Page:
End of EPA program stings Monadnock Paper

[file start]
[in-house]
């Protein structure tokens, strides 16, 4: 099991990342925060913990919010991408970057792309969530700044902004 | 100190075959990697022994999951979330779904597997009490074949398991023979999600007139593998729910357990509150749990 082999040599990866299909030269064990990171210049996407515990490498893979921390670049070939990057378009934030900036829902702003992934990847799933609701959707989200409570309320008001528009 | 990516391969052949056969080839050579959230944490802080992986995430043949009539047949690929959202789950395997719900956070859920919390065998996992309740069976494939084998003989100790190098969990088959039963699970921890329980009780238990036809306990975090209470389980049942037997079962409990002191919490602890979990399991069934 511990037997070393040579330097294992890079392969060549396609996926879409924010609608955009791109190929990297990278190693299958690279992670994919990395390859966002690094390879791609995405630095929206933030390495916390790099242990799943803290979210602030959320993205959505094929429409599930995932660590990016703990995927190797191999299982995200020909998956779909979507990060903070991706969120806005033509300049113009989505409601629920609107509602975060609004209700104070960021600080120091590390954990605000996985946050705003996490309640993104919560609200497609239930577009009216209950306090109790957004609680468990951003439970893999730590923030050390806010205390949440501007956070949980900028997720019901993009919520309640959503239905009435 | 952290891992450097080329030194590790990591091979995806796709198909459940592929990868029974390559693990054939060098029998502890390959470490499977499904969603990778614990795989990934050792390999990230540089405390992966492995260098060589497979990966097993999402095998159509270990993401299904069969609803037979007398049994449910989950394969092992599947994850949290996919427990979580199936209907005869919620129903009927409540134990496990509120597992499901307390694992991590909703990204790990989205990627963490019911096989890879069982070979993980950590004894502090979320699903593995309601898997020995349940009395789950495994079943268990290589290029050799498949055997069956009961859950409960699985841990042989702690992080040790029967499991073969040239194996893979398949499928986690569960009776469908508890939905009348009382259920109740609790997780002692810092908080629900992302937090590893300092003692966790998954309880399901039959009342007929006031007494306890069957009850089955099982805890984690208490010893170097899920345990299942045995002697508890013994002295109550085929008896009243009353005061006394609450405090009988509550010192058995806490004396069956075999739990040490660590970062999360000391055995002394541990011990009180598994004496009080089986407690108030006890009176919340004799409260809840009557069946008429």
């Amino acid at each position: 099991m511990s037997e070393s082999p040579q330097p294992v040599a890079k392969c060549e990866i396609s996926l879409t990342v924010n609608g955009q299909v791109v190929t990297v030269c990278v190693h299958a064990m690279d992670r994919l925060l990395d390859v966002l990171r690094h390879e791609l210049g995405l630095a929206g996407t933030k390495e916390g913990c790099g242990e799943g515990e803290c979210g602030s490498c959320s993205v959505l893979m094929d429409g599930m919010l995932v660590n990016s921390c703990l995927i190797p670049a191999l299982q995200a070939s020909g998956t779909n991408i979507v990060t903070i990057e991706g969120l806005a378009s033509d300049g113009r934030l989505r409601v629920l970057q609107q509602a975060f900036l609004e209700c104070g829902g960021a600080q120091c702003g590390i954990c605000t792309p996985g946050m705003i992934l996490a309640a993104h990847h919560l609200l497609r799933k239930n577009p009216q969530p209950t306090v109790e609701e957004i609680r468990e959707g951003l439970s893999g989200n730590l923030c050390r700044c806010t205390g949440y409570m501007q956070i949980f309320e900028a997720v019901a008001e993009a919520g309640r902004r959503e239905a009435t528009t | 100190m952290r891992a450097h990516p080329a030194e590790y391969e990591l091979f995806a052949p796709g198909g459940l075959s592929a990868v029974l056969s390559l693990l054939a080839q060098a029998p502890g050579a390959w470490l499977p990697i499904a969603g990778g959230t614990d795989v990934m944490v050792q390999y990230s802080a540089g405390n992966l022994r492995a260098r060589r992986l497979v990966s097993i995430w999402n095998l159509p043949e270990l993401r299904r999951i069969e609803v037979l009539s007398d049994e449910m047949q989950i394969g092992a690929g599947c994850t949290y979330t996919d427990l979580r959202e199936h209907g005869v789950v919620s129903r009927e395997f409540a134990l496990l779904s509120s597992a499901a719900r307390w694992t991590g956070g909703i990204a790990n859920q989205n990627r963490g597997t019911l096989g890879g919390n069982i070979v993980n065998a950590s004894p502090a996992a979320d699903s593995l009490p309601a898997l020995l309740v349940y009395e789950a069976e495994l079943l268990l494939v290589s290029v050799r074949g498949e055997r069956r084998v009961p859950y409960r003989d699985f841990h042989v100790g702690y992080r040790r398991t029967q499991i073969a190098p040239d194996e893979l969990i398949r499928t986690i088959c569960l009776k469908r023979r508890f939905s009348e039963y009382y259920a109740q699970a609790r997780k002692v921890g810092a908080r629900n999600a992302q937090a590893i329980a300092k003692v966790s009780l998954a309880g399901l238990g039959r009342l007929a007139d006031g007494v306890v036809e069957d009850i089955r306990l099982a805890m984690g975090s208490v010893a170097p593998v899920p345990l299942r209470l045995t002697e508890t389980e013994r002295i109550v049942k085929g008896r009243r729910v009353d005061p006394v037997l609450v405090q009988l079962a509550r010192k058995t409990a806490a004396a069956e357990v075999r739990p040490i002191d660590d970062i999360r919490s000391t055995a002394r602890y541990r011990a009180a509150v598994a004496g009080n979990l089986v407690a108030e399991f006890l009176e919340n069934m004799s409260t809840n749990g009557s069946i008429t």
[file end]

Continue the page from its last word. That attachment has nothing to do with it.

The U.S. Environmental Protection Agency’s recent announcement that it is shutting down its Climate Leaders Program is bad news for one New Hampshire company, Monadnock Paper Mills Inc. in Bennington. Monadnock was the only New Hampshire company taking part in the program, which has helped organizations nationwide reduce their greenhouse gas emissions since 2002.Monadnock – the oldest continually operating paper mill in the country – submitted its greenhouse gas inventory to the EPA just two weeks before receiving the news on Sept. 16 that the program was ending. “EPA has determined that climate programs operated by the states and NGOs are now robust enough to service our Partners and other entities that wish to continue to advance their climate leadership,” read the e-mail sent from EPA announcing the shutdown. “It’s just another one of those cases that is extremely disheartening,” said Michelle Hamm, manager of environmental services at Monadnock, which generates up to half of its energy from its hydroelectric facility on the Contoocook River. The paper mill was also a member of EPA’s Performance Track program, which recognized and rewarded facilities that committed to reducing their environmental impact. That program was shut down last May.The Climate Leaders Program offered online resources for participating partners to calculate their greenhouse gas emissions, which could be used to set an emissions-reductions goal. But since Monadnock had to inventory the emissions not just of its primary facility but also its freight and hydropower facility, it hired an independent company to perform the greenhouse gas inventory — a process that took six months.“We just spent a lot of time and effort to generate our greenhouse gas inventory,” said Hamm, in addition to the “financial investment in generating that as well.” Hamm said the company has begun researching other organizations with which to partner, but wonders whether there will be enough demand for an equivalent statewide program, since Monadnock was the only organization in the state to take part in the Climate Leaders program. “The biggest impact is the timing,” aid Hamm. “We’ve done all the work and now that we’ve done all the work, it’s like ‘oh, sorry, we’re going to move on now.’” As it phases out the Climate Leaders Program, the EPA has promised to work with partners to transition them into non-federal programs. — KATHLEEN CALLAHAN/NEW HAMPSHIRE BUSINESS REVIEW

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